Date of Award

Fall 1991

Document Type


Degree Name

Doctor of Philosophy in Mechanical Engineering - (Ph.D.)


Mechanical and Industrial Engineering

First Advisor

Keith T. O'Brien

Second Advisor

Rong-Yaw Chen

Third Advisor

E. S. Geskin

Fourth Advisor

Avraham Harnoy

Fifth Advisor

Satish B. Baliga


This dissertation addresses the hypothesis that the interparticulate friction coefficient of a bed of polymeric particulates is a function of the cross-section of the pellets. Most pellets have a circular cross-section especially those that are strand cut. But when such pellets constitute a particulate bed there are few restrictions to adjacent pellets turning with respect to each other, or of the beds rupturing under shear load. This rupture can occur in plasticating extrusion, and it results in a poorly mixed melt with an inhomogeneous temperature distribution. The temperature fluctuations cause viscosity fluctuations which in turn cause pressure fluctuations. The pressure fluctuations cause throughput variations which lead to thickness variations in the product. That results in poor quality product. This sequence of events is termed surging. If the rupture of the solid bed can be prevented then surging can be curtailed.

An increase in the interparticulate friction coefficient is expected to reduce solid bed rupturing. And the interparticulate friction coefficient can be increased if pellets with non-circular cross-section constitute it. Due to the fact that trilobal fibers are used to provide interlocking in the textile industry, the trilobal cross-section was first tested. This led to tests on bilobal and quadrilobal cross-sections as well.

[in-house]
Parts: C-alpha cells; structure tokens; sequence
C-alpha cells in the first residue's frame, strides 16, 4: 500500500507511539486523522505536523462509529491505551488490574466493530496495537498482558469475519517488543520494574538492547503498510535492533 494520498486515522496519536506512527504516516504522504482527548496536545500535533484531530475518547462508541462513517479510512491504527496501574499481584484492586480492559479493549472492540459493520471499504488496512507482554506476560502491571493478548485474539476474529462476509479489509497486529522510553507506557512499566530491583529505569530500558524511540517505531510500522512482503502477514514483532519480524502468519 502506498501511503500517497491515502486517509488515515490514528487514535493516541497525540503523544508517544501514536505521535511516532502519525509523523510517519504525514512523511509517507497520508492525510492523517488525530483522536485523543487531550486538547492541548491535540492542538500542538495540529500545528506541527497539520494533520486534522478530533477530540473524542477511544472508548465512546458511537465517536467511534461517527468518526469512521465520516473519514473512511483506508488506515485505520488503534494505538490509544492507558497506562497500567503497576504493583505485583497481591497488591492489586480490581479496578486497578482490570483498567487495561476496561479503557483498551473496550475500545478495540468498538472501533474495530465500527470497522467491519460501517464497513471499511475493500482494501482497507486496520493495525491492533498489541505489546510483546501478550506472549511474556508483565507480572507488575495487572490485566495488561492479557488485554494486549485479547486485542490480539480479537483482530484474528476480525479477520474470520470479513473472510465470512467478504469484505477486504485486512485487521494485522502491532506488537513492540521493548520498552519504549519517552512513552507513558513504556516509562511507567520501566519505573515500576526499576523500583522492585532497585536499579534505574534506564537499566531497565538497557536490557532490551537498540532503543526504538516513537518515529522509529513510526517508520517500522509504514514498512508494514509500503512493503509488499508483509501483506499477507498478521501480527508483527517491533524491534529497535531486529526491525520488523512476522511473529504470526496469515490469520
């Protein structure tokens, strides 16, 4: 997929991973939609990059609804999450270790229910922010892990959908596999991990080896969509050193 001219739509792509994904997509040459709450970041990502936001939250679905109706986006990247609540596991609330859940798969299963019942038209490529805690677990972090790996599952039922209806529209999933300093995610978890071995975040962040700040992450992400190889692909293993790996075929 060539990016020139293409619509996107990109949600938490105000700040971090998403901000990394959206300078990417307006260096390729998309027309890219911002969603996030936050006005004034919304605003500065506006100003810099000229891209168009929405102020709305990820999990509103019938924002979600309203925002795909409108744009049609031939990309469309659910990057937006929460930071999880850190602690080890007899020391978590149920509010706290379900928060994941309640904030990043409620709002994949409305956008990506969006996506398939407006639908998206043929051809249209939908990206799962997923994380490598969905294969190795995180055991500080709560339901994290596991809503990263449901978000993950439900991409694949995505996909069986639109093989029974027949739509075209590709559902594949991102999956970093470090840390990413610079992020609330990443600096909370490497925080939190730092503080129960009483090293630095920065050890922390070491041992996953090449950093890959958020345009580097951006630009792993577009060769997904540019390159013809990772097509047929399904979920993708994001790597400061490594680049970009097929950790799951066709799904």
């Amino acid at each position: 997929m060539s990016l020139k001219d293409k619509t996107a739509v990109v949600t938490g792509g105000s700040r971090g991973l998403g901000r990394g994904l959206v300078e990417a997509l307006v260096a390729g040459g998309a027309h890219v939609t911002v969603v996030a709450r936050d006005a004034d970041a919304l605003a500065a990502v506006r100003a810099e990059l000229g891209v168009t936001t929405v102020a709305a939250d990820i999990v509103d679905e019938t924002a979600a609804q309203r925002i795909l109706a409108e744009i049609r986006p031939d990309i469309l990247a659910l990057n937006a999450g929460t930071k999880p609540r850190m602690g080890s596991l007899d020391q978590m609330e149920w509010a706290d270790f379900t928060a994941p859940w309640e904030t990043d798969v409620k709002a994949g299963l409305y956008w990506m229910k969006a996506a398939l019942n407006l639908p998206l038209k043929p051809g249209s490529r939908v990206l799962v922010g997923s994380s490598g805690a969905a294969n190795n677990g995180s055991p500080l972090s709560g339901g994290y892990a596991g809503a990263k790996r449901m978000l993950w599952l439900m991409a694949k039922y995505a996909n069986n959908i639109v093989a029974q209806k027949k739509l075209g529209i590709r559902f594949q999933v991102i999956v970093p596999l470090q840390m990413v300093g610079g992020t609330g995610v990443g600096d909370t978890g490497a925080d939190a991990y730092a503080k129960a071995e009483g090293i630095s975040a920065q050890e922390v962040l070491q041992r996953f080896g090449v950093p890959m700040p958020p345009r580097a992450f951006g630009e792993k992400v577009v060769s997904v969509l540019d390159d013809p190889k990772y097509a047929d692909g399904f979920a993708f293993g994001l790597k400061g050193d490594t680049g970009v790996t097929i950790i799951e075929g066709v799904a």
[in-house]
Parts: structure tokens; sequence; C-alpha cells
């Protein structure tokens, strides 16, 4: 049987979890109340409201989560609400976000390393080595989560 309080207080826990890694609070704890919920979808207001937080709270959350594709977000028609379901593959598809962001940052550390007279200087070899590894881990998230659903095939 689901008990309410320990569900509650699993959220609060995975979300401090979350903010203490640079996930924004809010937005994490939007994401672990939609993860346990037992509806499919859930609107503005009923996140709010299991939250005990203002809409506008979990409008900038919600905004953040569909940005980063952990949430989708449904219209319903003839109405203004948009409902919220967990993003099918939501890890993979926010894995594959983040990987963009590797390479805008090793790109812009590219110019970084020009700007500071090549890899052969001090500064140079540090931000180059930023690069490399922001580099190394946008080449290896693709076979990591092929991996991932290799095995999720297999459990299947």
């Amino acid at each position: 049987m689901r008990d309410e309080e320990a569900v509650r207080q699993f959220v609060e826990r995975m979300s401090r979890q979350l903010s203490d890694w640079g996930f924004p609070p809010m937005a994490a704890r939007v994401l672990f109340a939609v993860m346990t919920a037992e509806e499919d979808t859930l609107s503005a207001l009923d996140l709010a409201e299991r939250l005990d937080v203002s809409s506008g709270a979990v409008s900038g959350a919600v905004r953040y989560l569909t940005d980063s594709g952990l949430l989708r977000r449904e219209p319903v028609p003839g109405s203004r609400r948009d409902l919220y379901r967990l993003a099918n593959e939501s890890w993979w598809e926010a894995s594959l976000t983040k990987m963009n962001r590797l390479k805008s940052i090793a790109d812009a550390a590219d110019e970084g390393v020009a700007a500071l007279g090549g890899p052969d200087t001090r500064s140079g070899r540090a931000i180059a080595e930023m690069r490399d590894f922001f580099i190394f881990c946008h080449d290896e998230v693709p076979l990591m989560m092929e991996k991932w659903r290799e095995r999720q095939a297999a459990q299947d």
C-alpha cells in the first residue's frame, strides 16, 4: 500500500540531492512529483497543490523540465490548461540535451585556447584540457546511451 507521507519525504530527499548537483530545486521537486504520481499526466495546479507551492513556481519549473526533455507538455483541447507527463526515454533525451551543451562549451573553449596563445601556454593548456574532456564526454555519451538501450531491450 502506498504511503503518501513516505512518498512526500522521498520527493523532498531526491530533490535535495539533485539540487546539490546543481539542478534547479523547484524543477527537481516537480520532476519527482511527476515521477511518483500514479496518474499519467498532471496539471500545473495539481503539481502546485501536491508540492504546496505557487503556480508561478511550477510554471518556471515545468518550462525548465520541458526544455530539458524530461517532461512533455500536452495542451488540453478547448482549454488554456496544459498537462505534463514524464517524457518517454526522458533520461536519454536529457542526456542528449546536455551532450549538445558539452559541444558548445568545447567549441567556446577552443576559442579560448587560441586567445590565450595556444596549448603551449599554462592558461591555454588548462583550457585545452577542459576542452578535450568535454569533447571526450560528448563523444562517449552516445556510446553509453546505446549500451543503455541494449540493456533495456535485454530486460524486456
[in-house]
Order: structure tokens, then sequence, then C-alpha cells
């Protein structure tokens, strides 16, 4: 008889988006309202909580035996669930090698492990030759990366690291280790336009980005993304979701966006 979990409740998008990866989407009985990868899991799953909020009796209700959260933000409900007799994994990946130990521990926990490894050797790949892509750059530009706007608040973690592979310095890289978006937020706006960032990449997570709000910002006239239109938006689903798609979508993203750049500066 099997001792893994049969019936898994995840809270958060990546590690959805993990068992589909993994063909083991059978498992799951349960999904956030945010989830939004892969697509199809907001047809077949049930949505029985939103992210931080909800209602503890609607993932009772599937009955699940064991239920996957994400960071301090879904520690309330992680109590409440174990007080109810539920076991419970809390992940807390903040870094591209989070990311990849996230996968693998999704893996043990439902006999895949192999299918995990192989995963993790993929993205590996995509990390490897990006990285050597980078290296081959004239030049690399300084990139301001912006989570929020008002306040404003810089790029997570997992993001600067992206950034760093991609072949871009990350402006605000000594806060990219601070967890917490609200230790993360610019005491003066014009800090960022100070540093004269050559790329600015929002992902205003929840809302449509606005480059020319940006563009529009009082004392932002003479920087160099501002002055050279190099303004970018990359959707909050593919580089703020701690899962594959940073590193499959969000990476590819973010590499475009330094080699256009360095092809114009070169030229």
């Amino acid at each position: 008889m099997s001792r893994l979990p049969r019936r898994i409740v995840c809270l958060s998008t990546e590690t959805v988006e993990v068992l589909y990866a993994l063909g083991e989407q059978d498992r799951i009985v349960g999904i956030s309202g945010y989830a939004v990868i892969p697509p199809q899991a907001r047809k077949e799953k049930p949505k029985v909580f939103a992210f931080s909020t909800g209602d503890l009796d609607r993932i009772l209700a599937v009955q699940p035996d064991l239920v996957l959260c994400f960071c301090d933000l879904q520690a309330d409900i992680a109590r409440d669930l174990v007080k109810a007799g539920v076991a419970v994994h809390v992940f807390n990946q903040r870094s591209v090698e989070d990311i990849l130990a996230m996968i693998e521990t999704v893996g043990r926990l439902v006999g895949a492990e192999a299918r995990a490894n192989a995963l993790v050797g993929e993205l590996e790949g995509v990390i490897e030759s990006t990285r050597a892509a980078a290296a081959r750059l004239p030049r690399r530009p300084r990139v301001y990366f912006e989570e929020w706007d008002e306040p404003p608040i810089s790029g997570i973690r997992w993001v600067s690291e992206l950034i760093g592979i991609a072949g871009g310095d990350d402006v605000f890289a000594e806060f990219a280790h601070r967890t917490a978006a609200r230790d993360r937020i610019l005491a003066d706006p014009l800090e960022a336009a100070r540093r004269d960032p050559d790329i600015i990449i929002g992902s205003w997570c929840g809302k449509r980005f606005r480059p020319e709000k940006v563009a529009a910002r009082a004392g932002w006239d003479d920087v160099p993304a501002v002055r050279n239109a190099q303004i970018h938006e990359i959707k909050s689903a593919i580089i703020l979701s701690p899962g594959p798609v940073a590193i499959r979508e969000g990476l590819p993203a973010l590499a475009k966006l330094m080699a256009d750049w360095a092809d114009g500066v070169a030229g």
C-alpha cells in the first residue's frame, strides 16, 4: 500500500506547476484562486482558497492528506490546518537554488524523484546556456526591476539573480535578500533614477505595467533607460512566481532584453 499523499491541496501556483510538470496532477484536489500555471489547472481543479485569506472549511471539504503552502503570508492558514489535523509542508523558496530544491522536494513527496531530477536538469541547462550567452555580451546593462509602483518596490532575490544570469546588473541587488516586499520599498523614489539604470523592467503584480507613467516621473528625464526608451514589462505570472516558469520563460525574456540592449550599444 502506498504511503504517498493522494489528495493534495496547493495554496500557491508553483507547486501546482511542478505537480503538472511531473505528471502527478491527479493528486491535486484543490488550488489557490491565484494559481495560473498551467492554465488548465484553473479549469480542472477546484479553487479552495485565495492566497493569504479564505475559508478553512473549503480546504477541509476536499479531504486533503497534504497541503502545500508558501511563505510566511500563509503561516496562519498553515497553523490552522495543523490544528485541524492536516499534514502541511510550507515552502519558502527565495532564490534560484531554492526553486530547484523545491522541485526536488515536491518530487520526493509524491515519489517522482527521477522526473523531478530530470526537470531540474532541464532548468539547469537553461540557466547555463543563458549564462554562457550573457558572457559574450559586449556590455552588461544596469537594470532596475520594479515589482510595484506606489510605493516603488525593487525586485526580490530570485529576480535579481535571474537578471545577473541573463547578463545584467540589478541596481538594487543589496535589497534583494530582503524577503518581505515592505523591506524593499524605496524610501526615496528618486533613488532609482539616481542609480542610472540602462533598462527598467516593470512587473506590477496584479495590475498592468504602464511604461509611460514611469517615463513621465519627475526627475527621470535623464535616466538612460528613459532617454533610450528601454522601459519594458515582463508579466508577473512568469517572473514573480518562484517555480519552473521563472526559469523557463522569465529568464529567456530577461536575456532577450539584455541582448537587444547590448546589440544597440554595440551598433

However, prior to testing the pellets required manufacture. Since bilobal, trilobal and quadrilobal cross-sections are different profile cross-sections, it was first necessary to design and build a series of profile extrusion dies. Each die was capable of producing a variety of pellet cross-sections if the material was changed, or if the throughput rate was varied. So many pellet geometries could be readily produced. Each variation of material and geometry was tested independently in a direct shear cell to measure the interparticulate friction coefficient. It was clearly found that the highest interparticulate friction coefficients occurred with pellets of bilobal cross-section, a 31% to 81% increase over pellets with circular cross-section. In addition pellets with trilobal and quadrilobal cross-section exhibited an improved interparticulate friction coefficient, a 20% to 34% increase compared to pellets with circular cross-sections. Consolidation pressure and time had minimal effects whereas agitation caused interparticulate friction coefficient increases from 51% to 89%. The effect of additives in the particulate continuum on the interparticulate friction coefficient was also studied.

Since production runs could not be made to test if surging could in fact be reduced, due to the vast amounts of feedstock required, resort was made to numerical experimentation. An existing software package was modified to allow study of the transport of a portion of the solid bed. In this way rupture could be predicted based on the value of the interparticulate friction coefficient. Thus it could be inferred that surging would be reduced.